“Sorry, can’t make it today. Let’s plan something soon.”
How many times have you received this text or one of its variations from a friend canceling plans once again?
We all have that friend (or have sometimes been that friend) that cancels plans more often than following through with them. If you’re of the lucky few who haven’t experienced this, maybe you know someone who has. When this happens, quite a few thoughts tend to go through our heads that lead to us feeling angry, disappointed, and hurt. How could they do this again? She doesn’t value our friendship as much as I do. I can’t stand that he does this repeatedly. Their canceling means something is wrong with me. It’d be easy for me to write about kicking that friend to the curb but what happens if you really care about this friend and actually have a great time when you finally do get together?
An article in The NY Times entitled The Golden Age of Bailing discusses the ease with which people can cancel plans and outlines questions that could be asked before bailing on plans. While reading this article, I started to reflect on the friends I have who regularly flake and began to wonder why the article hadn’t also included guidelines for the friend being bailed on.
People bail on plans because they can, and, in addition to this freedom to do what they will, people also flake usually because no one tells them how they are affected when they bail. A few months ago, I wrote a blog entitled Avoided Conversations that might shed some light on this problem of not directly telling people how you feel about their actions. Essentially, the longer this conversation is avoided, the longer this friend is conditioned to think that they can flake on plans and you’ll be okay with it.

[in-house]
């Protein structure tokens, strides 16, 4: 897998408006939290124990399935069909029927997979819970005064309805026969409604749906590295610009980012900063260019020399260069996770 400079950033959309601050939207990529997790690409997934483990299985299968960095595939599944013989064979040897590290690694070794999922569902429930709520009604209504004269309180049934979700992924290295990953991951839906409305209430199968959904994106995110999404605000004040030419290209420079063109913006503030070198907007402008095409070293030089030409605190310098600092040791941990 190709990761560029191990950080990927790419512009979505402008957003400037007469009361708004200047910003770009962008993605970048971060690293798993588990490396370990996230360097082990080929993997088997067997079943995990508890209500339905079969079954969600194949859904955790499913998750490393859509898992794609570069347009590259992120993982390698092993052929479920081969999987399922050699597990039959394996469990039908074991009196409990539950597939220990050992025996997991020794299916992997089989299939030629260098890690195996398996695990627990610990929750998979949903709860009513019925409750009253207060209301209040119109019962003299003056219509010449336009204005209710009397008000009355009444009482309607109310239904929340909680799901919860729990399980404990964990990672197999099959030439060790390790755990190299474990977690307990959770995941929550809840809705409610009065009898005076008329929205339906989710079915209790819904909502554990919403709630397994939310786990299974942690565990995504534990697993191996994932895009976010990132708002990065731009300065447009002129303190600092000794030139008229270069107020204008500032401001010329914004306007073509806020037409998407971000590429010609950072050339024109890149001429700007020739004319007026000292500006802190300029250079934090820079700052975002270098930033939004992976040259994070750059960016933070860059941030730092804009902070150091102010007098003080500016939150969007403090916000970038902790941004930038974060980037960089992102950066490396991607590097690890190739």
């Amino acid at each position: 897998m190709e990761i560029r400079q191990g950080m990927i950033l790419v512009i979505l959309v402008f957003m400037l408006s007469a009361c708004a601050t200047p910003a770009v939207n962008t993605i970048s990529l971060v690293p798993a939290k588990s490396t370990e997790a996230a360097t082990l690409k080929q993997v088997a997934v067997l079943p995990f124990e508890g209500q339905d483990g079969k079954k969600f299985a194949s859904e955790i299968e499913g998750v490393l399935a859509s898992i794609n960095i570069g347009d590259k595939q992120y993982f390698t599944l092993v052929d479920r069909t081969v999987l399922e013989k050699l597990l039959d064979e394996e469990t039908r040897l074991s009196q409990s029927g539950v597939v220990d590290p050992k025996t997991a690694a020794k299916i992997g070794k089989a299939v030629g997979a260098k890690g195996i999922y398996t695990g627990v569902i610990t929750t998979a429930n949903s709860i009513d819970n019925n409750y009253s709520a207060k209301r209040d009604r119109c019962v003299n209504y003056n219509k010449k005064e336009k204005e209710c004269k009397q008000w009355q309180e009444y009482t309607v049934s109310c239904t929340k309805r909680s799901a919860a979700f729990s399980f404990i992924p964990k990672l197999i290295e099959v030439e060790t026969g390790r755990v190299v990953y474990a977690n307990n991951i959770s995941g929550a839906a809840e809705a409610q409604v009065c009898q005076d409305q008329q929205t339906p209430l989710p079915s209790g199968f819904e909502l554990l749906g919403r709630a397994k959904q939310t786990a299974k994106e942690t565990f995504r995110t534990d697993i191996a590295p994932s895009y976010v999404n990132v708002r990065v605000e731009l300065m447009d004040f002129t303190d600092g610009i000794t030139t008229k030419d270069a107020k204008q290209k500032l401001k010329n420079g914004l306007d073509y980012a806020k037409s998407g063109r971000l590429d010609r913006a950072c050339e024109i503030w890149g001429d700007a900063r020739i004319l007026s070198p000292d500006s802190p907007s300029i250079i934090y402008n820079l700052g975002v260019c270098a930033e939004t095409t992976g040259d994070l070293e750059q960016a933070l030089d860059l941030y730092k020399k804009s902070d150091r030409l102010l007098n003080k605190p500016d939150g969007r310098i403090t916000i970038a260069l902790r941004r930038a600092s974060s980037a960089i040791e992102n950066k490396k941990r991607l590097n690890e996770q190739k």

As unfortunate and inconvenient as this truth is, it’s important for you to realize and accept that you can’t control the actions of others. All that you can control are your thoughts and behaviors. Hence, when the time comes for you to finally confront your flaky friend, it is up to them to make those behavioral changes. The confrontation will most likely result in one of two outcomes - the friendship will grow stronger after you are able to honestly communicate your feelings or the friendship will end. While the latter of the two options sounds scary and ultimately undesirable, it provides valuable information for you. If your friend is angry when you express your feelings about their flakiness, is this a friend you actually want to keep?
When you think about what you want from this friend - namely, for them to keep plans - think about how you can increase the likelihood of this happening. If this friend doesn’t know how they are affecting you, it is up to you to let them know. After you have this conversation with them, they have the option of changing or not. If they continue to bail on you after you have this talk with them, then it’s your choice whether you are want to accept this behavior in a friendship.